Asahi Shimbun has a daily print circulation of five million in Japan, but these readers are not direct customers. The newspaper delivery network is similar to a car dealership network.
Speaking at the inaugural INMA Asia/Pacific News Media Summit last week, Hiromi Ohniski, Asahi Shimbun’s chief technology officer and managing executive director of ICT engineering and international affairs, shared insights into the 140-year-old company’s current data strategy and its plans for the future.
“We publish the newspaper, but delivery outlets — more than 4,600 delivery outlets nationwide — they have the contract with the subscribers, so the subscribers are their customers,” she said.
In addition to newspapers, the company owns other businesses, such as a music hall in Osaka, and manages several sports events.
In 2011, Asahi launched its digital subscription product and built its first direct relationships with readers. It expanded its customer database in 2018 by collaborating with some of its delivery outlets.
“If the customer and the delivery outlets agree, we get data from our delivery outlets,” Ohniski said. “Almost 10-20% of paper customers are registered in our database.”
Asahi wanted to change how it interacted with customers, shifting from a service-centric model to a customer-centric one to maximise the value of its customers with diversified products and services. Going beyond print or digital subscriptions, the company wanted to leverage data from event attendance or online shopping.
“We want to create the ecosystem where customers want to buy more products and services,” Ohniski said.
When a customer becomes a registered member of Asahi digital, the customer has acquired an ID and Asahi has access to data. The company provides free and paid events, like reporter talk sessions, and track interactions with events and elsewhere, like with e-commerce offers. There are other companies under the Asahi umbrella, such as those creating content for students and offering hobby courses for adults, but Ohniski said they are still disconnected: “We haven’t connected yet, but we are starting to talk about how to link these IDs together.”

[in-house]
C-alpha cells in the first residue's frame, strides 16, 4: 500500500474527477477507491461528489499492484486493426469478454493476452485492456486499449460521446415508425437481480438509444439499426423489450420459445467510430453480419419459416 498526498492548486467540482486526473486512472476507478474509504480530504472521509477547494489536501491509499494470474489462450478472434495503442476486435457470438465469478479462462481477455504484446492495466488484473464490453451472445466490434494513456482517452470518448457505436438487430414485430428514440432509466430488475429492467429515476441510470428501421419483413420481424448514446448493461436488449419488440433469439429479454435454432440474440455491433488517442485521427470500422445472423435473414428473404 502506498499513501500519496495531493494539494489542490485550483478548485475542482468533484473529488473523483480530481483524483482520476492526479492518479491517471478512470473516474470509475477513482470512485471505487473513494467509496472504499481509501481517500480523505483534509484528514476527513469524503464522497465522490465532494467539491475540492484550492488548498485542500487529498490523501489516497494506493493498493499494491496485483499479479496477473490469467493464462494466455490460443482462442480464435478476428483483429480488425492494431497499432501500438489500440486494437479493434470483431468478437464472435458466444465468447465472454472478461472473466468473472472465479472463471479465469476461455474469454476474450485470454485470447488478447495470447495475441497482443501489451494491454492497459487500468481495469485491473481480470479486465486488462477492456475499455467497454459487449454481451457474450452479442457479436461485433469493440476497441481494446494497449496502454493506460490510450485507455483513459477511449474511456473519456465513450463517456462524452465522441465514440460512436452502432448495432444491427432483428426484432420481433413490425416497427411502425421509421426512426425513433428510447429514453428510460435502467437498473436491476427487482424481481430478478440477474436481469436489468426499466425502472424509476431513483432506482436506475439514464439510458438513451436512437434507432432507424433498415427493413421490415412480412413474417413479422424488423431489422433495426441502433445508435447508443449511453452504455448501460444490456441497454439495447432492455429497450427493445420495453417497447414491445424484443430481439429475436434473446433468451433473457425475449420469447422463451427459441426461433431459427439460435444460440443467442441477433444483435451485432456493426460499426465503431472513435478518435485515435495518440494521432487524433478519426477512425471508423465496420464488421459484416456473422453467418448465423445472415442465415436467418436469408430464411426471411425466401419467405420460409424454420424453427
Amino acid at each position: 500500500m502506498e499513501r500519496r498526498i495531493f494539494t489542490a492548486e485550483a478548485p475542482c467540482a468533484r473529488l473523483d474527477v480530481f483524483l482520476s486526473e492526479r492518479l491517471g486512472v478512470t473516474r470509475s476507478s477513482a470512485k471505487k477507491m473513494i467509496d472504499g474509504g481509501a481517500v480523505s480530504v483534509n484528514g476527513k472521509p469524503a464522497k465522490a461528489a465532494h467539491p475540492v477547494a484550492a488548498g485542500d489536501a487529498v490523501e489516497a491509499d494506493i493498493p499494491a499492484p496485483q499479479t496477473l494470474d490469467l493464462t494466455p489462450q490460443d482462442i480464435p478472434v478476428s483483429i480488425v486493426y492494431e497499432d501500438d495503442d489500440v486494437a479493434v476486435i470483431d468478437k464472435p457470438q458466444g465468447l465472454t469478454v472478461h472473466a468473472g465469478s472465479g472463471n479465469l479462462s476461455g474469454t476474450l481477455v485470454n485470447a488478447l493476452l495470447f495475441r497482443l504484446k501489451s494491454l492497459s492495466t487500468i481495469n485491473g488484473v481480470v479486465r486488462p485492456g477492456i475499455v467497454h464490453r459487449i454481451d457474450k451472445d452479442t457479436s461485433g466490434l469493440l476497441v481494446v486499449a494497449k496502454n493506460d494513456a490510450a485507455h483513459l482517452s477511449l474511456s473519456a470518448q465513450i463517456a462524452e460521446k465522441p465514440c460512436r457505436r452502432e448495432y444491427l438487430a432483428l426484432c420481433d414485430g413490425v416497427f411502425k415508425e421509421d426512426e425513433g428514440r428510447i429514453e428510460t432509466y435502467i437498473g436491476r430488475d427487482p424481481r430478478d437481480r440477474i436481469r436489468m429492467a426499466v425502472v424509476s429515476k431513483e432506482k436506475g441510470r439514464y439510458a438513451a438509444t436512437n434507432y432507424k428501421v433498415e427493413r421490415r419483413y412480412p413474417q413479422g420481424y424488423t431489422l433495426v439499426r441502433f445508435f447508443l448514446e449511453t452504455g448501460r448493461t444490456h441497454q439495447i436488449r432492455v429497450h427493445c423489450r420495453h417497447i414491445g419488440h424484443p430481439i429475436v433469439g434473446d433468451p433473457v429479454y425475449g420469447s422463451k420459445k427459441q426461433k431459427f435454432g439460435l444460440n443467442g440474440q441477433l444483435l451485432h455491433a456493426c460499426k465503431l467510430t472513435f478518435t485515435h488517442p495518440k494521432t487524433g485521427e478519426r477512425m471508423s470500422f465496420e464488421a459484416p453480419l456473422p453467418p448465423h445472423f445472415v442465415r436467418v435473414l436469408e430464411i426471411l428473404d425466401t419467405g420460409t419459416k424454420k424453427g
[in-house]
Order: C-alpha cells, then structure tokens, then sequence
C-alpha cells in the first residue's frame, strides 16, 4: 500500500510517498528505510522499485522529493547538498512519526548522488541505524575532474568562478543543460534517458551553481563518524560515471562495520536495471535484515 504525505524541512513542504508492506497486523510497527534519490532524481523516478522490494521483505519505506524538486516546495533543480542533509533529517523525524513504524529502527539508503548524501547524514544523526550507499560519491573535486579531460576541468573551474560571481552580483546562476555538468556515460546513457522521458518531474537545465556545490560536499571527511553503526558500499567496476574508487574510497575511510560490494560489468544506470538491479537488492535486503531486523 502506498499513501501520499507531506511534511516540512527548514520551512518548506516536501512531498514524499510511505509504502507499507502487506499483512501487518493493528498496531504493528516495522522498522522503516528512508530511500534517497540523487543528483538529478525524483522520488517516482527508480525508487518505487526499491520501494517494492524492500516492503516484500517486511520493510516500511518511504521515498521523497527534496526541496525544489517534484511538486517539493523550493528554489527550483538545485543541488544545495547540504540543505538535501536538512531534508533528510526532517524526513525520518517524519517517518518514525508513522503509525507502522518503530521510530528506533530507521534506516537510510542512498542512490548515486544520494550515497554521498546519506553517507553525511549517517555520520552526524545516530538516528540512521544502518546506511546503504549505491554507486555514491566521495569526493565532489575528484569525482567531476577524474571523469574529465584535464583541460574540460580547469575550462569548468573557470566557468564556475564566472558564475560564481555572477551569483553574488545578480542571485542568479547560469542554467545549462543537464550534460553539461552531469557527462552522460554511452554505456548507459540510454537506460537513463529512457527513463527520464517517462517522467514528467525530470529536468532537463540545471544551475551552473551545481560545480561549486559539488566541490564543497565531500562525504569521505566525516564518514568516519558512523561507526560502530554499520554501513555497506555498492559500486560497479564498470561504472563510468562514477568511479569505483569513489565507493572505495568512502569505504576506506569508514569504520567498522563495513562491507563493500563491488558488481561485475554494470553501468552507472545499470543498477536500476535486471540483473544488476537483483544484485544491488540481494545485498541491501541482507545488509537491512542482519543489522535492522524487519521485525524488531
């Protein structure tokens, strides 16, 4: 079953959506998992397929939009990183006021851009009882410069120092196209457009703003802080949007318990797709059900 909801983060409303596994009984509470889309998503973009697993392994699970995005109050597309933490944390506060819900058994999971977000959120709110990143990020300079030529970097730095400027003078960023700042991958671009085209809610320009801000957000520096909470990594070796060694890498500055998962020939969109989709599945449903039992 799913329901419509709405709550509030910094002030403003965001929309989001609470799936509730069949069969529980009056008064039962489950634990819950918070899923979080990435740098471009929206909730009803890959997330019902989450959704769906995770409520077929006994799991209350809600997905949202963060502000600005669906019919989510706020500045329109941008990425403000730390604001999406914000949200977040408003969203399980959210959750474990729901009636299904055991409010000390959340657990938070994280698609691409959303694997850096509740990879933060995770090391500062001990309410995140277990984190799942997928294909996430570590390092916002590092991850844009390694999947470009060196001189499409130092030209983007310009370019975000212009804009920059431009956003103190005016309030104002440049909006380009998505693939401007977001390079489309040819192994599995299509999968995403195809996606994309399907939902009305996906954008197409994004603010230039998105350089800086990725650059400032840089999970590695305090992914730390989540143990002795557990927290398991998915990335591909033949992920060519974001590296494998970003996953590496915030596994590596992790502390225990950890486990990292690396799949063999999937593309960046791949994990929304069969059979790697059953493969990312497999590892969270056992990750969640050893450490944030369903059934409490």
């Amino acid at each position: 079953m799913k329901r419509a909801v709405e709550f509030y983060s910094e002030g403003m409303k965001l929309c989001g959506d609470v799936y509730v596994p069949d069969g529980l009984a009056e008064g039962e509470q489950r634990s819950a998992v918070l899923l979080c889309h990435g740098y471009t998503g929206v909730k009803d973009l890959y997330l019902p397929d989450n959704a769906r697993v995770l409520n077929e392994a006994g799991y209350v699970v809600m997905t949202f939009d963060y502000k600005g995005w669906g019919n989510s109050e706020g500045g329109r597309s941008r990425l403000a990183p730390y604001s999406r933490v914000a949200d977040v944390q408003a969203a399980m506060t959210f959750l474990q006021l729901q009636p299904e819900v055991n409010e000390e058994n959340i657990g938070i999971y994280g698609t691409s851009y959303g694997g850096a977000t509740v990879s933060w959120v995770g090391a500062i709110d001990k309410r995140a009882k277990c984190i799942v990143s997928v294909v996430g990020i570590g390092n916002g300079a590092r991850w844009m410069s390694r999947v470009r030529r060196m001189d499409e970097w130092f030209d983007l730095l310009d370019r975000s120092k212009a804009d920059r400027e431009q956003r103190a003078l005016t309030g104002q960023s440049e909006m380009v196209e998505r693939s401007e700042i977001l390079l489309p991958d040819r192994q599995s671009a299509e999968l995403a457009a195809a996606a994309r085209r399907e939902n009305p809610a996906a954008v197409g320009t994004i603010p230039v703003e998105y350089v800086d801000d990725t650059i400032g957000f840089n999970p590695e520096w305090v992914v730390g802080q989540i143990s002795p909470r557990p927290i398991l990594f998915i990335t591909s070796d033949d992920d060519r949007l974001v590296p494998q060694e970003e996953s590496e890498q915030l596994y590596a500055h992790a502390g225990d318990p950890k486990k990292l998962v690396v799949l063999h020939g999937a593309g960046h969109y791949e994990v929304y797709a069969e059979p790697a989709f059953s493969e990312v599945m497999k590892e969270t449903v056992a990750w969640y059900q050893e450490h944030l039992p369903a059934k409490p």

For the data the company does have, Ohniski said segmentation by age groups, gender, and news reading tendencies are helping change newsroom culture. The ability to break down topics based on how they are performing with different groups have turned theories into actionable areas of improvement. Five years ago, Ohniski suggested the newsroom create more content for young people entering the workforce.
“Everyone in the media industry complains that younger people don’t read newspapers for news, but there is one period of time college students care about it,” Ohniski said. “When they start preparing for the job interview to get hired.”
The newsroom did not believe this was necessary. Asahi was a general news product aimed at older people, the editorial team said. With data supporting Ohniski’s theory and the newsroom eager to create content to reach these valuable readers, the company now has more subscribers in their teens and 20s.
What’s next for Asahi? The big challenge will be connecting data with shopping and event activity, as well as leveraging data to support advertising efforts.
“So far, we are making small success with newsroom change,” Ohniski said. “But the next is advertising, and e-commerce, and other things — we are going to struggle with it.”